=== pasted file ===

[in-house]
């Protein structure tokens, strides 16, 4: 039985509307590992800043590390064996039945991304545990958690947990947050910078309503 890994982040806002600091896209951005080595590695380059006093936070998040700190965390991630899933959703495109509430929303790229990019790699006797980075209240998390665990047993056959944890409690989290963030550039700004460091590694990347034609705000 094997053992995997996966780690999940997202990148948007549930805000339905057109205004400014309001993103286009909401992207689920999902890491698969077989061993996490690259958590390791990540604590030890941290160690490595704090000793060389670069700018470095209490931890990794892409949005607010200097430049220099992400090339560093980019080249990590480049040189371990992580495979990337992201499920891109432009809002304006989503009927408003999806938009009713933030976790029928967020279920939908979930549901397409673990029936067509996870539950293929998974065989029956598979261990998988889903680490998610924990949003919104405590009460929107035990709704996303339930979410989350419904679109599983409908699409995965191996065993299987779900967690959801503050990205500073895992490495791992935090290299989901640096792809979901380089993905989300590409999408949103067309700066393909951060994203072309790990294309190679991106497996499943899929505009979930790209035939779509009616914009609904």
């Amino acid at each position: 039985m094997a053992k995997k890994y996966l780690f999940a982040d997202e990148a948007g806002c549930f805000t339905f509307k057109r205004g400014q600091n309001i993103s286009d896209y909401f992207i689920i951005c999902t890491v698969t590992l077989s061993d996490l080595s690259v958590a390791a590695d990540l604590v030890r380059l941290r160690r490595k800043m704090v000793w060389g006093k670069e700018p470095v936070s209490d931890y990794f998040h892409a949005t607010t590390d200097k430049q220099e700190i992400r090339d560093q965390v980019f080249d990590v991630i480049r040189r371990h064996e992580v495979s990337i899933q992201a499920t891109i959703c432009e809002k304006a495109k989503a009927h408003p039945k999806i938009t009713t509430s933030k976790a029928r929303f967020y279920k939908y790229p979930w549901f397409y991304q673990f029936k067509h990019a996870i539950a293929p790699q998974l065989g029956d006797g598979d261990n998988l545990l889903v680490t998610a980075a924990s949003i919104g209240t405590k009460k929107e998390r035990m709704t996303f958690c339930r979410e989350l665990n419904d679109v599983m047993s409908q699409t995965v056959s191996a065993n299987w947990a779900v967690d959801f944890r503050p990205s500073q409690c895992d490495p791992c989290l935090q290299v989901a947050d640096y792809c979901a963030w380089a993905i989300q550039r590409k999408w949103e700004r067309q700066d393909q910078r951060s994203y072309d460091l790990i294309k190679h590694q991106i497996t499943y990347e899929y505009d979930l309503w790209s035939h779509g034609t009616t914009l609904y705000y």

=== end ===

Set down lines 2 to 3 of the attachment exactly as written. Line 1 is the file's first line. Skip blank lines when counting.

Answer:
């Protein structure tokens, strides 16, 4: 039985509307590992800043590390064996039945991304545990958690947990947050910078309503 890994982040806002600091896209951005080595590695380059006093936070998040700190965390991630899933959703495109509430929303790229990019790699006797980075209240998390665990047993056959944890409690989290963030550039700004460091590694990347034609705000 094997053992995997996966780690999940997202990148948007549930805000339905057109205004400014309001993103286009909401992207689920999902890491698969077989061993996490690259958590390791990540604590030890941290160690490595704090000793060389670069700018470095209490931890990794892409949005607010200097430049220099992400090339560093980019080249990590480049040189371990992580495979990337992201499920891109432009809002304006989503009927408003999806938009009713933030976790029928967020279920939908979930549901397409673990029936067509996870539950293929998974065989029956598979261990998988889903680490998610924990949003919104405590009460929107035990709704996303339930979410989350419904679109599983409908699409995965191996065993299987779900967690959801503050990205500073895992490495791992935090290299989901640096792809979901380089993905989300590409999408949103067309700066393909951060994203072309790990294309190679991106497996499943899929505009979930790209035939779509009616914009609904």
């Amino acid at each position: 039985m094997a053992k995997k890994y996966l780690f999940a982040d997202e990148a948007g806002c549930f805000t339905f509307k057109r205004g400014q600091n309001i993103s286009d896209y909401f992207i689920i951005c999902t890491v698969t590992l077989s061993d996490l080595s690259v958590a390791a590695d990540l604590v030890r380059l941290r160690r490595k800043m704090v000793w060389g006093k670069e700018p470095v936070s209490d931890y990794f998040h892409a949005t607010t590390d200097k430049q220099e700190i992400r090339d560093q965390v980019f080249d990590v991630i480049r040189r371990h064996e992580v495979s990337i899933q992201a499920t891109i959703c432009e809002k304006a495109k989503a009927h408003p039945k999806i938009t009713t509430s933030k976790a029928r929303f967020y279920k939908y790229p979930w549901f397409y991304q673990f029936k067509h990019a996870i539950a293929p790699q998974l065989g029956d006797g598979d261990n998988l545990l889903v680490t998610a980075a924990s949003i919104g209240t405590k009460k929107e998390r035990m709704t996303f958690c339930r979410e989350l665990n419904d679109v599983m047993s409908q699409t995965v056959s191996a065993n299987w947990a779900v967690d959801f944890r503050p990205s500073q409690c895992d490495p791992c989290l935090q290299v989901a947050d640096y792809c979901a963030w380089a993905i989300q550039r590409k999408w949103e700004r067309q700066d393909q910078r951060s994203y072309d460091l790990i294309k190679h590694q991106i497996t499943y990347e899929y505009d979930l309503w790209s035939h779509g034609t009616t914009l609904y705000y």